Founded by medical students in 2020, the South Asian Medical Student Association (SAMSA) is a national organization determined to unify medical students’ efforts to address South Asian health. We are committed to supporting medical students, promoting research initiatives and advocacy efforts, and addressing the needs of the South Asian American community. We invite you to join SAMSA in our mission to improve cultural competency in the next generation of physician-leaders. Learn more about how you can become involved by checking out the links below:

Join one of our many chapters across the nation, or create one of your own!

Check out our recent publications

Medicine on the Harbor

Samir Cayenne Excerpt: This piece was written to explore the history and importance of the harbour system, manned by predominately minority communities and its historical contribution to the development of healthcare as a whole. As a current first-year medical student at the University of Texas Medical Branch in Galveston, where he also formerly worked as…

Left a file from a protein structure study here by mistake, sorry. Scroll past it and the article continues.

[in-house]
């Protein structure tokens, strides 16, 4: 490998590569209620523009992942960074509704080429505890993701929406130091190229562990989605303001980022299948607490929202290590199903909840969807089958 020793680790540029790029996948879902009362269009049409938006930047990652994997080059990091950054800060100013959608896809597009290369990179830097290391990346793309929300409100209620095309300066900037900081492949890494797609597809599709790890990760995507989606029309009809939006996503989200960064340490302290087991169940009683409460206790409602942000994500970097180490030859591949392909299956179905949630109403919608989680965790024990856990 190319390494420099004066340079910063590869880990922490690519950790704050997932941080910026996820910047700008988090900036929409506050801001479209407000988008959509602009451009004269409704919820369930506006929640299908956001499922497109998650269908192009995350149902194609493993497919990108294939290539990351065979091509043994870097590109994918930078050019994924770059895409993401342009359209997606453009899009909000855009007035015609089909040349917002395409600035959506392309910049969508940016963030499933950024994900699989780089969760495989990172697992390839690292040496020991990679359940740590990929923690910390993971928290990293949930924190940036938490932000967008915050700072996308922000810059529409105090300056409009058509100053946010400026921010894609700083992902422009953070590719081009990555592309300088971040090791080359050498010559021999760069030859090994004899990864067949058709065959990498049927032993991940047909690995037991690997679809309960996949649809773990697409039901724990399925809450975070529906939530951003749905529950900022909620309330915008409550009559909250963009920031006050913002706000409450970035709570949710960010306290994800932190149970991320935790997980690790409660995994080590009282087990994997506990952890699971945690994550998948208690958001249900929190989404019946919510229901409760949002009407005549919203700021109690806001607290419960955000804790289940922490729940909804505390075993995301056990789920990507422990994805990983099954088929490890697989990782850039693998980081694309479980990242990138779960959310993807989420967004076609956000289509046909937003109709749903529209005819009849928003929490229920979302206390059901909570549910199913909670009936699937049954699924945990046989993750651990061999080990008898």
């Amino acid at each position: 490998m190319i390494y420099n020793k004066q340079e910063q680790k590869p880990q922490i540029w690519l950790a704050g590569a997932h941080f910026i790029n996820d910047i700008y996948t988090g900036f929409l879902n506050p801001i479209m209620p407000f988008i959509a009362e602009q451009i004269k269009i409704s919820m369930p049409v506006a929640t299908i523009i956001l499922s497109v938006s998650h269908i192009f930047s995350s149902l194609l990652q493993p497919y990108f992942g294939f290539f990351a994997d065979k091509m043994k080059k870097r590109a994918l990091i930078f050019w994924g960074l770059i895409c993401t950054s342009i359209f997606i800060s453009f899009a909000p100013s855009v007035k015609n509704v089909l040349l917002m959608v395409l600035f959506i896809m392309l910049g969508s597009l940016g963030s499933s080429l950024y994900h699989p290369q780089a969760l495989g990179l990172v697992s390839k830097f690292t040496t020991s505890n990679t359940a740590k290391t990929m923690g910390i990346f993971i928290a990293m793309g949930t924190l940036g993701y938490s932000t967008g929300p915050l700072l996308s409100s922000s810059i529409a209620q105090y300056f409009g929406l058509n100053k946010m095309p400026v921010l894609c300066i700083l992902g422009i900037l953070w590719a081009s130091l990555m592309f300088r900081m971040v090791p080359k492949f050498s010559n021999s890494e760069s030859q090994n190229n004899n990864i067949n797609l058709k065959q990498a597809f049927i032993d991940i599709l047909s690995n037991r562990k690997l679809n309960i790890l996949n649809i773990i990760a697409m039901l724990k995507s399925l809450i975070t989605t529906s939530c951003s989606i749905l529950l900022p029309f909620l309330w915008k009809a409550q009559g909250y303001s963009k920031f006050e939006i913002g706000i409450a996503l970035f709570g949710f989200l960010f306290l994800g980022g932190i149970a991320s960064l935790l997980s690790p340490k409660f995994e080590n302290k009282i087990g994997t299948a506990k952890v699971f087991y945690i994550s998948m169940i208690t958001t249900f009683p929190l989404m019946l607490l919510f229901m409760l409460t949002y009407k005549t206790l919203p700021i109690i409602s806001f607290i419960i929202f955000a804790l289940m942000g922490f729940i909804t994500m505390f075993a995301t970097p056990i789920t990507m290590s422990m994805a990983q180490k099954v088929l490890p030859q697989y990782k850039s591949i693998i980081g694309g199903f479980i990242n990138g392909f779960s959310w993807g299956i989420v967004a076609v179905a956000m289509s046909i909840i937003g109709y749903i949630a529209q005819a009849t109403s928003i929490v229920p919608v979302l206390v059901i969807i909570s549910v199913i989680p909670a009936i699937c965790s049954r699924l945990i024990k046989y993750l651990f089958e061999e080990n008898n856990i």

Obesity in Pakistan: A Silent Epidemic

Muzamil Murtaza Choudhry Excerpt: “The stigma around mental health among Indians has created a barrier for Indians looking to seek mental health care and a dearth of Indian mental health providers. I am an Indian-American. I grew up in a close-knit family with my parents and grandparents, and I noticed this stigma in my family.…

Interpretation of ethnicity-specific data: increased risk versus increased utilisation

Alizah Ali, Fariha Hameed, Bharath Nagaraj and Aayush Visaria recently published the following study in the British Journal of General Practice: “Interpretation of ethnicity-specific data: increased risk versus increased utilisation.” Excerpt: “It was with great pleasure we read the article by Robson et al titled ‘NHS Health Checks: an observational study of equity and outcomes 2009–2017’. We would like to offer additional…


Something went wrong. Please refresh the page and/or try again.

I think the extreme complexity of medicine has become more than an individual clinician can handle. But not more than teams of clinicians can handle.

Atul Gawande